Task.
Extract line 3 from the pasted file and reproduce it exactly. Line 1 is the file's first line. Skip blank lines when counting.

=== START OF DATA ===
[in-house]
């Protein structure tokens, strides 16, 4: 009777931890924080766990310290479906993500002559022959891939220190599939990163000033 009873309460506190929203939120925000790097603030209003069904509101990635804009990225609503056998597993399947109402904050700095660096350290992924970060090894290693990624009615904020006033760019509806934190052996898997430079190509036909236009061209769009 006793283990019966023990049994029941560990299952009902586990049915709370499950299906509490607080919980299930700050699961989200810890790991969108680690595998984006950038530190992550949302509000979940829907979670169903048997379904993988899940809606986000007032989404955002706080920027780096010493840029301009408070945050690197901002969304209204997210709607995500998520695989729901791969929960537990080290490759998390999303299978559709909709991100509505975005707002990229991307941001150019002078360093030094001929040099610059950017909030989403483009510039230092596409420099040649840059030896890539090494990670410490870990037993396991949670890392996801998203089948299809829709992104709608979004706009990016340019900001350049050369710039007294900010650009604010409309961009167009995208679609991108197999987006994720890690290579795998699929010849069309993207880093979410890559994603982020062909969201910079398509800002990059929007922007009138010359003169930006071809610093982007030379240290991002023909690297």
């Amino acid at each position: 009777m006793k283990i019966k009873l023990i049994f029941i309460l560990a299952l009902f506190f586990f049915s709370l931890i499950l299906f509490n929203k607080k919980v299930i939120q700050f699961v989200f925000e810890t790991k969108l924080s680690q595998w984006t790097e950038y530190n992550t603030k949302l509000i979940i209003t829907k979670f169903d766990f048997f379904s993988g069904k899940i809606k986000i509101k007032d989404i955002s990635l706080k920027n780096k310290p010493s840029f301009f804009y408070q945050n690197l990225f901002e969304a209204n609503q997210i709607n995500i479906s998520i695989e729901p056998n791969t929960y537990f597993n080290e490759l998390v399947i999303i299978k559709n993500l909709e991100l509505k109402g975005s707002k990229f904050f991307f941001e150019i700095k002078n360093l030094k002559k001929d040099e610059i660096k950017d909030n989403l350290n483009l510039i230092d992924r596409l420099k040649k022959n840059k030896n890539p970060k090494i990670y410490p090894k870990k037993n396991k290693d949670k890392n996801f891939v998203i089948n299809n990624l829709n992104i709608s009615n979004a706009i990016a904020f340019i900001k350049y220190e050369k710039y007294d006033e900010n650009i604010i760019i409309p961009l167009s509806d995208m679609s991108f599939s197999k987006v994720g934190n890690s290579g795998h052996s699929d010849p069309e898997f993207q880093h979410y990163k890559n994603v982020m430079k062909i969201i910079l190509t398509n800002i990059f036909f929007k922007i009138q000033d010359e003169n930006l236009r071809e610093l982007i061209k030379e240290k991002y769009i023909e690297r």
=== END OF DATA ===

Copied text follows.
């Amino acid at each position: 009777m006793k283990i019966k009873l023990i049994f029941i309460l560990a299952l009902f506190f586990f049915s709370l931890i499950l299906f509490n929203k607080k919980v299930i939120q700050f699961v989200f925000e810890t790991k969108l924080s680690q595998w984006t790097e950038y530190n992550t603030k949302l509000i979940i209003t829907k979670f169903d766990f048997f379904s993988g069904k899940i809606k986000i509101k007032d989404i955002s990635l706080k920027n780096k310290p010493s840029f301009f804009y408070q945050n690197l990225f901002e969304a209204n609503q997210i709607n995500i479906s998520i695989e729901p056998n791969t929960y537990f597993n080290e490759l998390v399947i999303i299978k559709n993500l909709e991100l509505k109402g975005s707002k990229f904050f991307f941001e150019i700095k002078n360093l030094k002559k001929d040099e610059i660096k950017d909030n989403l350290n483009l510039i230092d992924r596409l420099k040649k022959n840059k030896n890539p970060k090494i990670y410490p090894k870990k037993n396991k290693d949670k890392n996801f891939v998203i089948n299809n990624l829709n992104i709608s009615n979004a706009i990016a904020f340019i900001k350049y220190e050369k710039y007294d006033e900010n650009i604010i760019i409309p961009l167009s509806d995208m679609s991108f599939s197999k987006v994720g934190n890690s290579g795998h052996s699929d010849p069309e898997f993207q880093h979410y990163k890559n994603v982020m430079k062909i969201i910079l190509t398509n800002i990059f036909f929007k922007i009138q000033d010359e003169n930006l236009r071809e610093l982007i061209k030379e240290k991002y769009i023909e690297r």